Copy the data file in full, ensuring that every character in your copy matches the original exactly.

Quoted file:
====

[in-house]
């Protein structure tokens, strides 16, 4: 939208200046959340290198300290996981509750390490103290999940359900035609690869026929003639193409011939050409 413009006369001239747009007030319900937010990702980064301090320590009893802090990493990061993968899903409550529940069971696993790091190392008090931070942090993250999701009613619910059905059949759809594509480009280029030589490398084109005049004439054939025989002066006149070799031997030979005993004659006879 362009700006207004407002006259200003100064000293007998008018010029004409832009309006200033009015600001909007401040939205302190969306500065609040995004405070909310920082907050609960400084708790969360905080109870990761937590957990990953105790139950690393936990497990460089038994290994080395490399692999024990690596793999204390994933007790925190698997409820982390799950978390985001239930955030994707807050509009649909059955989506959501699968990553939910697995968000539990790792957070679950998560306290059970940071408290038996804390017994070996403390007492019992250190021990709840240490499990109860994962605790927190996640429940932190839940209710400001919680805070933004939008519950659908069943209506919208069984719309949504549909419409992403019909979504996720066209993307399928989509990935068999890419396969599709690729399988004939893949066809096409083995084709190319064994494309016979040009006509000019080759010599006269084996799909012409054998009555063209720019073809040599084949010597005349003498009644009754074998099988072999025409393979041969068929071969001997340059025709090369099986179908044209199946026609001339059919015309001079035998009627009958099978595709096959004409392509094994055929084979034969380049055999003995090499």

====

[in-house]
């Protein structure tokens, strides 16, 4: 939208200046959340290198300290996981509750390490103290999940359900035609690869026929003639193409011939050409 413009006369001239747009007030319900937010990702980064301090320590009893802090990493990061993968899903409550529940069971696993790091190392008090931070942090993250999701009613619910059905059949759809594509480009280029030589490398084109005049004439054939025989002066006149070799031997030979005993004659006879 362009700006207004407002006259200003100064000293007998008018010029004409832009309006200033009015600001909007401040939205302190969306500065609040995004405070909310920082907050609960400084708790969360905080109870990761937590957990990953105790139950690393936990497990460089038994290994080395490399692999024990690596793999204390994933007790925190698997409820982390799950978390985001239930955030994707807050509009649909059955989506959501699968990553939910697995968000539990790792957070679950998560306290059970940071408290038996804390017994070996403390007492019992250190021990709840240490499990109860994962605790927190996640429940932190839940209710400001919680805070933004939008519950659908069943209506919208069984719309949504549909419409992403019909979504996720066209993307399928989509990935068999890419396969599709690729399988004939893949066809096409083995084709190319064994494309016979040009006509000019080759010599006269084996799909012409054998009555063209720019073809040599084949010597005349003498009644009754074998099988072999025409393979041969068929071969001997340059025709090369099986179908044209199946026609001339059919015309001079035998009627009958099978595709096959004409392509094994055929084979034969380049055999003995090499």